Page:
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Are Technology Improvements Contractionary?

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  • Susanto Basu
  • John Fernald
  • Miles Kimball

Abstract

Yes. We construct a measure of aggregate technology change, controlling for varying utilization of capital and labor, non-constant returns and imperfect competition, and aggregation effects. On impact, when technology improves, input use and non-residential investment fall sharply. Output changes little. With a lag of several years, inputs and investment return to normal and output rises strongly. We discuss what models could be consistent with this evidence. For example, standard one-sector real-business-cycle models are not, since they generally predict that technology improvements are expansionary, with inputs and (especially) output rising immediately. However, the evidence is consistent with simple sticky-price models, which predict the results we find: When technology improves, input use and investment demand generally fall in the short run, and output itself may also fall.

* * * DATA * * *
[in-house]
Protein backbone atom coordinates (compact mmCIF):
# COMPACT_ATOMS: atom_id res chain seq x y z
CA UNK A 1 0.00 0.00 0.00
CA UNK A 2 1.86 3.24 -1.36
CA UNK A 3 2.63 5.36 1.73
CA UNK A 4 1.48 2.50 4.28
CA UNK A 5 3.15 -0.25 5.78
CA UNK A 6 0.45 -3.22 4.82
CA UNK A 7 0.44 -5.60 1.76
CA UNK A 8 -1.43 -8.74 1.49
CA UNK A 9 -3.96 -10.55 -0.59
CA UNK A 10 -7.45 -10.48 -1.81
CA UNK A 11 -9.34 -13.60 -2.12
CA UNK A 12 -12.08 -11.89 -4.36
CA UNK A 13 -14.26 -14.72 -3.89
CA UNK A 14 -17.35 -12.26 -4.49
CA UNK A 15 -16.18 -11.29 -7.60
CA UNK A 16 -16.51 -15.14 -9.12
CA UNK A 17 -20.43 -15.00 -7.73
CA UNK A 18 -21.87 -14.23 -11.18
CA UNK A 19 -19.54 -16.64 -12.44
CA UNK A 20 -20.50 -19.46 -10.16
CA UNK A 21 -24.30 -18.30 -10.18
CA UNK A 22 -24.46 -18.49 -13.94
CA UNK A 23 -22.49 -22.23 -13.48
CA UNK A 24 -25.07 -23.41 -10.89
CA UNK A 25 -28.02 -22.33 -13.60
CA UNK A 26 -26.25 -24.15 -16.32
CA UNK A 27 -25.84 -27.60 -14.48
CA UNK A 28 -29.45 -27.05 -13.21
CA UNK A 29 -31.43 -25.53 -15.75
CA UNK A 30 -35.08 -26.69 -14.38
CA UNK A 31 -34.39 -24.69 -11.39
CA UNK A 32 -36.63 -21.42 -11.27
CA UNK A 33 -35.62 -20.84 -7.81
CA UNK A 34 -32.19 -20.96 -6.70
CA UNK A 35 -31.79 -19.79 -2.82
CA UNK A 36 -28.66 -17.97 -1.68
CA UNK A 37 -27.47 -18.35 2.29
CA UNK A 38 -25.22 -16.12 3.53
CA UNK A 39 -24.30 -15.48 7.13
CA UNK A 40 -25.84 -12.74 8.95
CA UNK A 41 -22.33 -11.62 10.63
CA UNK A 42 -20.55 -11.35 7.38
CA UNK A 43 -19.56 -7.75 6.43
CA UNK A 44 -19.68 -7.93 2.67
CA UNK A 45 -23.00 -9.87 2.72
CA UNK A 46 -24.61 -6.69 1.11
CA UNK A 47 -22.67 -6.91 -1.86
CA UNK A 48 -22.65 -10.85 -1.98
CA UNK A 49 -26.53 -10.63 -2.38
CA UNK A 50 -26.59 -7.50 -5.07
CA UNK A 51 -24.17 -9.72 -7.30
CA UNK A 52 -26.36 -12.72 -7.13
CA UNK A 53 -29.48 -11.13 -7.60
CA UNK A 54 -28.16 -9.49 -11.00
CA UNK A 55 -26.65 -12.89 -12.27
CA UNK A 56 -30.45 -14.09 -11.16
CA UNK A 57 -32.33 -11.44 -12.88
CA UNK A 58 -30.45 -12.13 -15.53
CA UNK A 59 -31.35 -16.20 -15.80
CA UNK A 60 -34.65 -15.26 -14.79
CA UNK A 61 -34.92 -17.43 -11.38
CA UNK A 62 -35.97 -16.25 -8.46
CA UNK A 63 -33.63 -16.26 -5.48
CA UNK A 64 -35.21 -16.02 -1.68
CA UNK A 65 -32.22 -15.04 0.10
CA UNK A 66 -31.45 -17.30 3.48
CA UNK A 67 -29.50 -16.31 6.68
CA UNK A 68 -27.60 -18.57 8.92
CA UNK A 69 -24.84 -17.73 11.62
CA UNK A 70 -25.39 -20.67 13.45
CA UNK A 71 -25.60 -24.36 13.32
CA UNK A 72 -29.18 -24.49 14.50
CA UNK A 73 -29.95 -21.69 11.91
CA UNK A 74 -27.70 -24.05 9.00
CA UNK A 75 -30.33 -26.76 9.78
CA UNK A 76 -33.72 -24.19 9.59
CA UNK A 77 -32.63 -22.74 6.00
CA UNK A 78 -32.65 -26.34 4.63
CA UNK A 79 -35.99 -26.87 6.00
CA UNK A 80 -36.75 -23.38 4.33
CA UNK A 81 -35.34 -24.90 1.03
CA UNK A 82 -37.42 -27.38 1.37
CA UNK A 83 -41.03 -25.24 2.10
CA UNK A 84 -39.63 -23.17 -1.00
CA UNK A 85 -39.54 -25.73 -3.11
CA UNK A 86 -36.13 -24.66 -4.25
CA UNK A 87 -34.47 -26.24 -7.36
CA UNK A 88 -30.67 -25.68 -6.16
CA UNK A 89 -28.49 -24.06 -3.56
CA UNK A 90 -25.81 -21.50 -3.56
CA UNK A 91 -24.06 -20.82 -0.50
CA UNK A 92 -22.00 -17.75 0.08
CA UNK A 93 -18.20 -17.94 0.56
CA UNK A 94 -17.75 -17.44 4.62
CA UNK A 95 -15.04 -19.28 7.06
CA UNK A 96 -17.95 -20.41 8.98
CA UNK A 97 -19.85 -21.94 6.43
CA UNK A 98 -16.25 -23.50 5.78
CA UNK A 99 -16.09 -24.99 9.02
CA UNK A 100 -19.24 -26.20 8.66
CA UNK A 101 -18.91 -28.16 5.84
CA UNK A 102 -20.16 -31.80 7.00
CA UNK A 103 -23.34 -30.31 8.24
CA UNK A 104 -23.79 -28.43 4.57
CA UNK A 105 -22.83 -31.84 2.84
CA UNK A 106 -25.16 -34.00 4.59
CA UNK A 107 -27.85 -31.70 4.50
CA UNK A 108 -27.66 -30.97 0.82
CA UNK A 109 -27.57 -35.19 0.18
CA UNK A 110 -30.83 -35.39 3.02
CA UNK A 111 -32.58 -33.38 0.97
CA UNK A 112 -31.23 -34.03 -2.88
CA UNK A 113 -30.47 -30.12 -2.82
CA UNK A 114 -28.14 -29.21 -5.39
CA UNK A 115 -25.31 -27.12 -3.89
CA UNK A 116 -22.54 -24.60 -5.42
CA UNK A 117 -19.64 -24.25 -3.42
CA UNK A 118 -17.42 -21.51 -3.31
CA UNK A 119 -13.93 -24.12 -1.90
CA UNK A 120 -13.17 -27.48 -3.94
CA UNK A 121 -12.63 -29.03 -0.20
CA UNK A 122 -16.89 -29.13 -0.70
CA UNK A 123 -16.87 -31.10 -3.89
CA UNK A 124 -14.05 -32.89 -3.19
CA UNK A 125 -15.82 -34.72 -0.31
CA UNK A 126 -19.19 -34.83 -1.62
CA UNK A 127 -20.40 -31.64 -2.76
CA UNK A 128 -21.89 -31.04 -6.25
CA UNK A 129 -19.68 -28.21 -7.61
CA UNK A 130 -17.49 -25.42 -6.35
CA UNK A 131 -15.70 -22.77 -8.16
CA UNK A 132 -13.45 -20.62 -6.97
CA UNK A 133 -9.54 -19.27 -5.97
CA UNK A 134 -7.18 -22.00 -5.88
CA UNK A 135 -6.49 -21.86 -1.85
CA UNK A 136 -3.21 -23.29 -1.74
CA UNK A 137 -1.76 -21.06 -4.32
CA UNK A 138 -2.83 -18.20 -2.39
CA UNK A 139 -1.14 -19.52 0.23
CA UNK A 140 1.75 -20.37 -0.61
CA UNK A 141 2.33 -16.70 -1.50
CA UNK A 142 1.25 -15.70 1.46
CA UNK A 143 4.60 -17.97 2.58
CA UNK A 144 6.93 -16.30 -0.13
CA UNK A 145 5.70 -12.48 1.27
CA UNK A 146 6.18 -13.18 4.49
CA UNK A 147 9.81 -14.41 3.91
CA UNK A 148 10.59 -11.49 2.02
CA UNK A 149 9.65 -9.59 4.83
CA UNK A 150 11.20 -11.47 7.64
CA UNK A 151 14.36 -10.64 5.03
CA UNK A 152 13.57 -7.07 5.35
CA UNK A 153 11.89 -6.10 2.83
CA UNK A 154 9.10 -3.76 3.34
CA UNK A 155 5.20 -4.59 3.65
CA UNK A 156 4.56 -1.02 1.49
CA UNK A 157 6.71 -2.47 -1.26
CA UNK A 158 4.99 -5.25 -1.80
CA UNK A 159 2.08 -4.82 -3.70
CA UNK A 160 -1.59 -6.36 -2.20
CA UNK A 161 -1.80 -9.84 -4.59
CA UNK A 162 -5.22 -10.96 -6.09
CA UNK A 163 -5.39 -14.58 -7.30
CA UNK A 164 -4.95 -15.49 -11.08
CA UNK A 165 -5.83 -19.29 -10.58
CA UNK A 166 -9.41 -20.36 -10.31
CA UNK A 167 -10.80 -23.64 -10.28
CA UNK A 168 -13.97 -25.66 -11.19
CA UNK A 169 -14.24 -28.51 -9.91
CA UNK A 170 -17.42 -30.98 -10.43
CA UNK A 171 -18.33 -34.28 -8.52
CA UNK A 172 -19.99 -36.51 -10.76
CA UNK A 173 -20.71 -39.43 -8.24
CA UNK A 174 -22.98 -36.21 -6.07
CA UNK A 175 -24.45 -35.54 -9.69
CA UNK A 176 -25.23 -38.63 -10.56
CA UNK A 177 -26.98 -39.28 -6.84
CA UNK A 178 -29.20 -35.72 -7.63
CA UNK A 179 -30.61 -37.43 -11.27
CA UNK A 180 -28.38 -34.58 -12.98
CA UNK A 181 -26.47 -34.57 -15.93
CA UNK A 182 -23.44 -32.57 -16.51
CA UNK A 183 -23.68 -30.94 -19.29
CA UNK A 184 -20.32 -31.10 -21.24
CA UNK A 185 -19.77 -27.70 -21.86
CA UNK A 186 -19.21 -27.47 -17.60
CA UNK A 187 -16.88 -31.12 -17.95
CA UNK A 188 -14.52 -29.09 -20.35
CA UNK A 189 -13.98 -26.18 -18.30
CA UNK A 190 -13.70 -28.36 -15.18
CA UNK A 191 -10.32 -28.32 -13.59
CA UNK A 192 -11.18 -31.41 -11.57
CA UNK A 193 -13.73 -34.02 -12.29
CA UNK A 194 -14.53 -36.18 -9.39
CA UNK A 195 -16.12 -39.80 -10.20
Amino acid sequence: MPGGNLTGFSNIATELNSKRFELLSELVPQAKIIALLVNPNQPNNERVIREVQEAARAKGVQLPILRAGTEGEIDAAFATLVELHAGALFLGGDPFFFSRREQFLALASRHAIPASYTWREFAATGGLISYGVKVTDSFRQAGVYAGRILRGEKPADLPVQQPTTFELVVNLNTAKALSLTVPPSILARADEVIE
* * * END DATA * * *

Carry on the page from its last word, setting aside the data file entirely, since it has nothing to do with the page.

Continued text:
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Paper provided by National Bureau of Economic Research, Inc in its series NBER Working Papers with number 10592.

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Date of creation: Jun 2004
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Publication status: published as Susanto Basu & John G. Fernald & Miles S. Kimball, 2006. "Are Technology Improvements Contractionary?," American Economic Review, American Economic Association, vol. 96(5), pages 1418-1448, December.
Handle: RePEc:nbr:nberwo:10592

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  1. Show Me the Money!
    by ? in Confessions of a Supply-Side Liberal on 2013-03-20 08:01:38
  2. Central Bank Incompetence Makes Luddites Correct
    by Matthew Yglesias in Moneybox on 2013-03-21 14:37:33
  3. Quartz 18-->Show Me the Money!
    by ? in Confessions of a Supply-Side Liberal on 2013-05-07 07:30:20
  4. Sticky Prices vs. Sticky Wages: A Debate Between Miles Kimball and Matthew Rognlie
    by ? in Confessions of a Supply-Side Liberal on 2013-06-26 00:31:03
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